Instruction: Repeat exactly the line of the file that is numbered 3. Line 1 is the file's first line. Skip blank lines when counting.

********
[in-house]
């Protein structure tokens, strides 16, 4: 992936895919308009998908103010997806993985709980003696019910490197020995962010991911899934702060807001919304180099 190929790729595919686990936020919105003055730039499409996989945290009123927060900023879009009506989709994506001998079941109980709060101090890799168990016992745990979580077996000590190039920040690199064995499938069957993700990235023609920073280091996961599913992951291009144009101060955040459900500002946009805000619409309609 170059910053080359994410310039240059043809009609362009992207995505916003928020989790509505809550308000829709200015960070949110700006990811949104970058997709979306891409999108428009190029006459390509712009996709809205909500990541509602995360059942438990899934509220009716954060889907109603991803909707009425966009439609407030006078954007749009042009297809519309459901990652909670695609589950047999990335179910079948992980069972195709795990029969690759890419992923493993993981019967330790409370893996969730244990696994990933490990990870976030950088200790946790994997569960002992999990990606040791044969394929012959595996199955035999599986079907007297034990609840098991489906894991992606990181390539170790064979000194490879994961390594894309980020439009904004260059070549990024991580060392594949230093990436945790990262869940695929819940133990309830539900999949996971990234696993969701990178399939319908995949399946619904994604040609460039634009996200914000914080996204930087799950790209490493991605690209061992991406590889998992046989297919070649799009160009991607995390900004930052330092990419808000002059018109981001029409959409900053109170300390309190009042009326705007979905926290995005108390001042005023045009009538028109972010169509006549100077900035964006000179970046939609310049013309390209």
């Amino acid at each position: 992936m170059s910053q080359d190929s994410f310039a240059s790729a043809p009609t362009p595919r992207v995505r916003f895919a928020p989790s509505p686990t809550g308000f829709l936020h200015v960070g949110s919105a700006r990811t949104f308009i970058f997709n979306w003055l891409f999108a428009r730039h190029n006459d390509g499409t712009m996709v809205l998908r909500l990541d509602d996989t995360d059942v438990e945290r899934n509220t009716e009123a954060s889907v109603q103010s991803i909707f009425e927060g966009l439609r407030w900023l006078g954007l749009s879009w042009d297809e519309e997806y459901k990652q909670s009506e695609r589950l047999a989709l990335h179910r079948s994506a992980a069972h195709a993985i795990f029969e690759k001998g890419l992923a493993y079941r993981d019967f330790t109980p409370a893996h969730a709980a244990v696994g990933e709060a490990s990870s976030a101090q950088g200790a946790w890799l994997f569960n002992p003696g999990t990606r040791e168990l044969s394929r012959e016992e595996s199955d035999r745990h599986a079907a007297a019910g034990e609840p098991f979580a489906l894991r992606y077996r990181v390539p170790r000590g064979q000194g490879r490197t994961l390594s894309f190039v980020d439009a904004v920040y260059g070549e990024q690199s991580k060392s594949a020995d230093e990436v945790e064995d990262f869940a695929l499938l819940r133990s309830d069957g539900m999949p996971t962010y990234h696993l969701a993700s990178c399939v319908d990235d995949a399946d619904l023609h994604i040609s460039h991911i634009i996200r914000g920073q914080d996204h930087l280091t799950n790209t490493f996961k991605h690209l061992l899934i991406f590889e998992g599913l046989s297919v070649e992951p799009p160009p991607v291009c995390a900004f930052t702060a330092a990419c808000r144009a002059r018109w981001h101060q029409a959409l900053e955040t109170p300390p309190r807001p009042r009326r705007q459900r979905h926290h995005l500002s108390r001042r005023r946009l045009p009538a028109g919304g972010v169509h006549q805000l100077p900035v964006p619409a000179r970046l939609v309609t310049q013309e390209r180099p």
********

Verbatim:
């Amino acid at each position: 992936m170059s910053q080359d190929s994410f310039a240059s790729a043809p009609t362009p595919r992207v995505r916003f895919a928020p989790s509505p686990t809550g308000f829709l936020h200015v960070g949110s919105a700006r990811t949104f308009i970058f997709n979306w003055l891409f999108a428009r730039h190029n006459d390509g499409t712009m996709v809205l998908r909500l990541d509602d996989t995360d059942v438990e945290r899934n509220t009716e009123a954060s889907v109603q103010s991803i909707f009425e927060g966009l439609r407030w900023l006078g954007l749009s879009w042009d297809e519309e997806y459901k990652q909670s009506e695609r589950l047999a989709l990335h179910r079948s994506a992980a069972h195709a993985i795990f029969e690759k001998g890419l992923a493993y079941r993981d019967f330790t109980p409370a893996h969730a709980a244990v696994g990933e709060a490990s990870s976030a101090q950088g200790a946790w890799l994997f569960n002992p003696g999990t990606r040791e168990l044969s394929r012959e016992e595996s199955d035999r745990h599986a079907a007297a019910g034990e609840p098991f979580a489906l894991r992606y077996r990181v390539p170790r000590g064979q000194g490879r490197t994961l390594s894309f190039v980020d439009a904004v920040y260059g070549e990024q690199s991580k060392s594949a020995d230093e990436v945790e064995d990262f869940a695929l499938l819940r133990s309830d069957g539900m999949p996971t962010y990234h696993l969701a993700s990178c399939v319908d990235d995949a399946d619904l023609h994604i040609s460039h991911i634009i996200r914000g920073q914080d996204h930087l280091t799950n790209t490493f996961k991605h690209l061992l899934i991406f590889e998992g599913l046989s297919v070649e992951p799009p160009p991607v291009c995390a900004f930052t702060a330092a990419c808000r144009a002059r018109w981001h101060q029409a959409l900053e955040t109170p300390p309190r807001p009042r009326r705007q459900r979905h926290h995005l500002s108390r001042r005023r946009l045009p009538a028109g919304g972010v169509h006549q805000l100077p900035v964006p619409a000179r970046l939609v309609t310049q013309e390209r180099p």